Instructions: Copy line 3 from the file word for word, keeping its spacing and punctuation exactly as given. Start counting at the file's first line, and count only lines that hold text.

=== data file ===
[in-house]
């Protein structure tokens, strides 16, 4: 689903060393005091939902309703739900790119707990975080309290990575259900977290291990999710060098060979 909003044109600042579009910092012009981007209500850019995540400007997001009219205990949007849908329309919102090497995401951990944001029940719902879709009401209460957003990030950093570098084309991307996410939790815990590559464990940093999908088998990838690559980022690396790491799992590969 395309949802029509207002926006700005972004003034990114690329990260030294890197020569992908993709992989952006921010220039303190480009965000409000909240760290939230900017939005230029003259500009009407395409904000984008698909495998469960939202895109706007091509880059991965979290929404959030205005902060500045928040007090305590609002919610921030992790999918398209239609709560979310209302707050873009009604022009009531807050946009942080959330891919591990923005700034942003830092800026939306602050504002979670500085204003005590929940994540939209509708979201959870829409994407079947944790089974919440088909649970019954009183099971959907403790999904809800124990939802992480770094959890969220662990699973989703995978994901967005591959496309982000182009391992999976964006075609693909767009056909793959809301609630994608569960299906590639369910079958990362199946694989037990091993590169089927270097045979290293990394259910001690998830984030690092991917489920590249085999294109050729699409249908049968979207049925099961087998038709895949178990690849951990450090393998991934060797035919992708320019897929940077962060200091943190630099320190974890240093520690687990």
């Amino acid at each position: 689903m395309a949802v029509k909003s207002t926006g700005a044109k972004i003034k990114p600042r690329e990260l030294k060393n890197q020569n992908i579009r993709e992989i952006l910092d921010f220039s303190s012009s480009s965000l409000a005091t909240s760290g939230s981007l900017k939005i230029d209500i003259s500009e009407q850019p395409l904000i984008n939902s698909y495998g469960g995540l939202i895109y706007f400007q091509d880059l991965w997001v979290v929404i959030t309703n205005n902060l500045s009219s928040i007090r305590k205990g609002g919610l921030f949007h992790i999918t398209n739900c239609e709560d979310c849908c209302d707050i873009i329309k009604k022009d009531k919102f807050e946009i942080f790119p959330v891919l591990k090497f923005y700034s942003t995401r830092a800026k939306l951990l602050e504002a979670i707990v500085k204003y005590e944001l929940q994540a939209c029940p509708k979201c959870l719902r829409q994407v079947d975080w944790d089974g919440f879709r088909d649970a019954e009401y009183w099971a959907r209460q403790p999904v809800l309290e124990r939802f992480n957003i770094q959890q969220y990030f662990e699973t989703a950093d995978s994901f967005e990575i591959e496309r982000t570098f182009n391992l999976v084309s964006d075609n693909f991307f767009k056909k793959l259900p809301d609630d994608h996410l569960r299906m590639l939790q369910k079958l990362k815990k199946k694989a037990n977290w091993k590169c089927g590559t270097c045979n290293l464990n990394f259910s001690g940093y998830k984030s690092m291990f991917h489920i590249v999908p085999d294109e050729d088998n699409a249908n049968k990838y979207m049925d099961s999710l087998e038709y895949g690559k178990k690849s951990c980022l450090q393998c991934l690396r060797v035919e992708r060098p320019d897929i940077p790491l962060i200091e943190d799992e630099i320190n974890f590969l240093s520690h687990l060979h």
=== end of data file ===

């Amino acid at each position: 689903m395309a949802v029509k909003s207002t926006g700005a044109k972004i003034k990114p600042r690329e990260l030294k060393n890197q020569n992908i579009r993709e992989i952006l910092d921010f220039s303190s012009s480009s965000l409000a005091t909240s760290g939230s981007l900017k939005i230029d209500i003259s500009e009407q850019p395409l904000i984008n939902s698909y495998g469960g995540l939202i895109y706007f400007q091509d880059l991965w997001v979290v929404i959030t309703n205005n902060l500045s009219s928040i007090r305590k205990g609002g919610l921030f949007h992790i999918t398209n739900c239609e709560d979310c849908c209302d707050i873009i329309k009604k022009d009531k919102f807050e946009i942080f790119p959330v891919l591990k090497f923005y700034s942003t995401r830092a800026k939306l951990l602050e504002a979670i707990v500085k204003y005590e944001l929940q994540a939209c029940p509708k979201c959870l719902r829409q994407v079947d975080w944790d089974g919440f879709r088909d649970a019954e009401y009183w099971a959907r209460q403790p999904v809800l309290e124990r939802f992480n957003i770094q959890q969220y990030f662990e699973t989703a950093d995978s994901f967005e990575i591959e496309r982000t570098f182009n391992l999976v084309s964006d075609n693909f991307f767009k056909k793959l259900p809301d609630d994608h996410l569960r299906m590639l939790q369910k079958l990362k815990k199946k694989a037990n977290w091993k590169c089927g590559t270097c045979n290293l464990n990394f259910s001690g940093y998830k984030s690092m291990f991917h489920i590249v999908p085999d294109e050729d088998n699409a249908n049968k990838y979207m049925d099961s999710l087998e038709y895949g690559k178990k690849s951990c980022l450090q393998c991934l690396r060797v035919e992708r060098p320019d897929i940077p790491l962060i200091e943190d799992e630099i320190n974890f590969l240093s520690h687990l060979h």